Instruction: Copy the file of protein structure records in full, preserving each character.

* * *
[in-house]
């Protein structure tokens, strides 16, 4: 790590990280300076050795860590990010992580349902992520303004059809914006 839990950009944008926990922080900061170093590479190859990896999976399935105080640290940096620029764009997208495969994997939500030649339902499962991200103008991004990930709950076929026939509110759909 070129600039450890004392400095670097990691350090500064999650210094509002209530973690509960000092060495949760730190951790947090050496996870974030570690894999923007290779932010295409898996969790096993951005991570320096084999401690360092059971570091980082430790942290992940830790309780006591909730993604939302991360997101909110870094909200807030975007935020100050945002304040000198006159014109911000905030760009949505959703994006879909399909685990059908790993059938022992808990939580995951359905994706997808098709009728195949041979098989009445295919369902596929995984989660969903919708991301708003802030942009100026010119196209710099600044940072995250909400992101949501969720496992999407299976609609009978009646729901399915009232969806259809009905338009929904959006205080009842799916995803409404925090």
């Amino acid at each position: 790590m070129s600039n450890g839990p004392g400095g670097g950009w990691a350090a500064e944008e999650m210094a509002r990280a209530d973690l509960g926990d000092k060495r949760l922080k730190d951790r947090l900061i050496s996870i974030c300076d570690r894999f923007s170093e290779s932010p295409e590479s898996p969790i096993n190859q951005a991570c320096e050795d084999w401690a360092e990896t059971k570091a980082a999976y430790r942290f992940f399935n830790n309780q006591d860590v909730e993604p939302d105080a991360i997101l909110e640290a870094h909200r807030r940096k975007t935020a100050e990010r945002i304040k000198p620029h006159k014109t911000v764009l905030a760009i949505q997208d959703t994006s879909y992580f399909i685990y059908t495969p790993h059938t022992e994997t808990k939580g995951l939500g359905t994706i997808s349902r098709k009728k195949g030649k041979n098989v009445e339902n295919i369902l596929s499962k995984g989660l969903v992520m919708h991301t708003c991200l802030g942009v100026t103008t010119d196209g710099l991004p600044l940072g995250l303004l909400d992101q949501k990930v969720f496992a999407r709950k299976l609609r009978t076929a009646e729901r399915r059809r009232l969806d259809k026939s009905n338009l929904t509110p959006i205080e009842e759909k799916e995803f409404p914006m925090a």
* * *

[in-house]
């Protein structure tokens, strides 16, 4: 790590990280300076050795860590990010992580349902992520303004059809914006 839990950009944008926990922080900061170093590479190859990896999976399935105080640290940096620029764009997208495969994997939500030649339902499962991200103008991004990930709950076929026939509110759909 070129600039450890004392400095670097990691350090500064999650210094509002209530973690509960000092060495949760730190951790947090050496996870974030570690894999923007290779932010295409898996969790096993951005991570320096084999401690360092059971570091980082430790942290992940830790309780006591909730993604939302991360997101909110870094909200807030975007935020100050945002304040000198006159014109911000905030760009949505959703994006879909399909685990059908790993059938022992808990939580995951359905994706997808098709009728195949041979098989009445295919369902596929995984989660969903919708991301708003802030942009100026010119196209710099600044940072995250909400992101949501969720496992999407299976609609009978009646729901399915009232969806259809009905338009929904959006205080009842799916995803409404925090």
């Amino acid at each position: 790590m070129s600039n450890g839990p004392g400095g670097g950009w990691a350090a500064e944008e999650m210094a509002r990280a209530d973690l509960g926990d000092k060495r949760l922080k730190d951790r947090l900061i050496s996870i974030c300076d570690r894999f923007s170093e290779s932010p295409e590479s898996p969790i096993n190859q951005a991570c320096e050795d084999w401690a360092e990896t059971k570091a980082a999976y430790r942290f992940f399935n830790n309780q006591d860590v909730e993604p939302d105080a991360i997101l909110e640290a870094h909200r807030r940096k975007t935020a100050e990010r945002i304040k000198p620029h006159k014109t911000v764009l905030a760009i949505q997208d959703t994006s879909y992580f399909i685990y059908t495969p790993h059938t022992e994997t808990k939580g995951l939500g359905t994706i997808s349902r098709k009728k195949g030649k041979n098989v009445e339902n295919i369902l596929s499962k995984g989660l969903v992520m919708h991301t708003c991200l802030g942009v100026t103008t010119d196209g710099l991004p600044l940072g995250l303004l909400d992101q949501k990930v969720f496992a999407r709950k299976l609609r009978t076929a009646e729901r399915r059809r009232l969806d259809k026939s009905n338009l929904t509110p959006i205080e009842e759909k799916e995803f409404p914006m925090a």